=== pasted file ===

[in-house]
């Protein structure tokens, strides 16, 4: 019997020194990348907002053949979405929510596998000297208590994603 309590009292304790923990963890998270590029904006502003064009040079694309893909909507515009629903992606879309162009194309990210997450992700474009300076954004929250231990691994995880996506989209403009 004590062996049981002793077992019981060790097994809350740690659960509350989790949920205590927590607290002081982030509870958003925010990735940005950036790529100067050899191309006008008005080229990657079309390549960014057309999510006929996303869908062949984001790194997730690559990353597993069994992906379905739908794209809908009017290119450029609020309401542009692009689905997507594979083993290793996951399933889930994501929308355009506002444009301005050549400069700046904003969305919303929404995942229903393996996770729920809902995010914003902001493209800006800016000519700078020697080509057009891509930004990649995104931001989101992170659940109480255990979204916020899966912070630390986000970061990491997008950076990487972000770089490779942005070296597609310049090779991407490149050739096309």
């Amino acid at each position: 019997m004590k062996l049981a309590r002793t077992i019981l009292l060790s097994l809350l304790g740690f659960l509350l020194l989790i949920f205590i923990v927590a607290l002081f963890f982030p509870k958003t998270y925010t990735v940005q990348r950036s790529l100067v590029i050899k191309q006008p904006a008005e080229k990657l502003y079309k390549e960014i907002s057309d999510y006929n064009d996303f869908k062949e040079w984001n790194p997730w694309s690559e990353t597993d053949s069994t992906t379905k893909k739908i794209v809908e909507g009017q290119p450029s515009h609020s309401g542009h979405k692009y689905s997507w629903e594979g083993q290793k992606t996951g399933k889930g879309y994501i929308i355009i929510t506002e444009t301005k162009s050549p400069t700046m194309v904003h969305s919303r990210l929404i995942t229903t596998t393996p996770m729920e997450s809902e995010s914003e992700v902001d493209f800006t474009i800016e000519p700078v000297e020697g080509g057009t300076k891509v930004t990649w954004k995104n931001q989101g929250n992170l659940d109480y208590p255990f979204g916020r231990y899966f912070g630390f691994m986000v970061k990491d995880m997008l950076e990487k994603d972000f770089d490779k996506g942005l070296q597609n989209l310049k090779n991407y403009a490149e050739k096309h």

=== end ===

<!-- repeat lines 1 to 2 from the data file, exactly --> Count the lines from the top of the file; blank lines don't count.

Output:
[in-house]
């Protein structure tokens, strides 16, 4: 019997020194990348907002053949979405929510596998000297208590994603 309590009292304790923990963890998270590029904006502003064009040079694309893909909507515009629903992606879309162009194309990210997450992700474009300076954004929250231990691994995880996506989209403009 004590062996049981002793077992019981060790097994809350740690659960509350989790949920205590927590607290002081982030509870958003925010990735940005950036790529100067050899191309006008008005080229990657079309390549960014057309999510006929996303869908062949984001790194997730690559990353597993069994992906379905739908794209809908009017290119450029609020309401542009692009689905997507594979083993290793996951399933889930994501929308355009506002444009301005050549400069700046904003969305919303929404995942229903393996996770729920809902995010914003902001493209800006800016000519700078020697080509057009891509930004990649995104931001989101992170659940109480255990979204916020899966912070630390986000970061990491997008950076990487972000770089490779942005070296597609310049090779991407490149050739096309």